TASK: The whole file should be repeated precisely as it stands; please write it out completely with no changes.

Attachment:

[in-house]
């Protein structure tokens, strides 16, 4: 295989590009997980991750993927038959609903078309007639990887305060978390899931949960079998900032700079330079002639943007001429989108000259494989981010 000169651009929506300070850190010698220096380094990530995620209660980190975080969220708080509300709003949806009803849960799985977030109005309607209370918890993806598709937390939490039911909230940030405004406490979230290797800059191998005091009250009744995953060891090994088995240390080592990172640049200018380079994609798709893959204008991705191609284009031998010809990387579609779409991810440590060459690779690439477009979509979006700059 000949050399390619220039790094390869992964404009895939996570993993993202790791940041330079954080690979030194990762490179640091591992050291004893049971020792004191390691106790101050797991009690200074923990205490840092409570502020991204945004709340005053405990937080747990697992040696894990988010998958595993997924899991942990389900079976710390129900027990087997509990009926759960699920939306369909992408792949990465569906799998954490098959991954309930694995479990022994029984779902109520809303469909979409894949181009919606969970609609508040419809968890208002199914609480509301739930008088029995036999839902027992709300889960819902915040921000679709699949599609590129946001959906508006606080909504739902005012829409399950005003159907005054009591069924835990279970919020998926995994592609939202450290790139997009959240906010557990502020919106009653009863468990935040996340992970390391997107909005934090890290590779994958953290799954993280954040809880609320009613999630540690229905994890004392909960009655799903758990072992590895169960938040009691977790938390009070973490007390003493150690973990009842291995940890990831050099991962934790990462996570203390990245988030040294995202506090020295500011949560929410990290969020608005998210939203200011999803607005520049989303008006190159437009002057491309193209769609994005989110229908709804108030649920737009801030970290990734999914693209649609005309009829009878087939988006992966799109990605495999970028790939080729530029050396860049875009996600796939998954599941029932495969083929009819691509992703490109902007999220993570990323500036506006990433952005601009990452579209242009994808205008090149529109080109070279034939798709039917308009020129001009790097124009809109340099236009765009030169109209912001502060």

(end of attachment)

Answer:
[in-house]
């Protein structure tokens, strides 16, 4: 295989590009997980991750993927038959609903078309007639990887305060978390899931949960079998900032700079330079002639943007001429989108000259494989981010 000169651009929506300070850190010698220096380094990530995620209660980190975080969220708080509300709003949806009803849960799985977030109005309607209370918890993806598709937390939490039911909230940030405004406490979230290797800059191998005091009250009744995953060891090994088995240390080592990172640049200018380079994609798709893959204008991705191609284009031998010809990387579609779409991810440590060459690779690439477009979509979006700059 000949050399390619220039790094390869992964404009895939996570993993993202790791940041330079954080690979030194990762490179640091591992050291004893049971020792004191390691106790101050797991009690200074923990205490840092409570502020991204945004709340005053405990937080747990697992040696894990988010998958595993997924899991942990389900079976710390129900027990087997509990009926759960699920939306369909992408792949990465569906799998954490098959991954309930694995479990022994029984779902109520809303469909979409894949181009919606969970609609508040419809968890208002199914609480509301739930008088029995036999839902027992709300889960819902915040921000679709699949599609590129946001959906508006606080909504739902005012829409399950005003159907005054009591069924835990279970919020998926995994592609939202450290790139997009959240906010557990502020919106009653009863468990935040996340992970390391997107909005934090890290590779994958953290799954993280954040809880609320009613999630540690229905994890004392909960009655799903758990072992590895169960938040009691977790938390009070973490007390003493150690973990009842291995940890990831050099991962934790990462996570203390990245988030040294995202506090020295500011949560929410990290969020608005998210939203200011999803607005520049989303008006190159437009002057491309193209769609994005989110229908709804108030649920737009801030970290990734999914693209649609005309009829009878087939988006992966799109990605495999970028790939080729530029050396860049875009996600796939998954599941029932495969083929009819691509992703490109902007999220993570990323500036506006990433952005601009990452579209242009994808205008090149529109080109070279034939798709039917308009020129001009790097124009809109340099236009765009030169109209912001502060």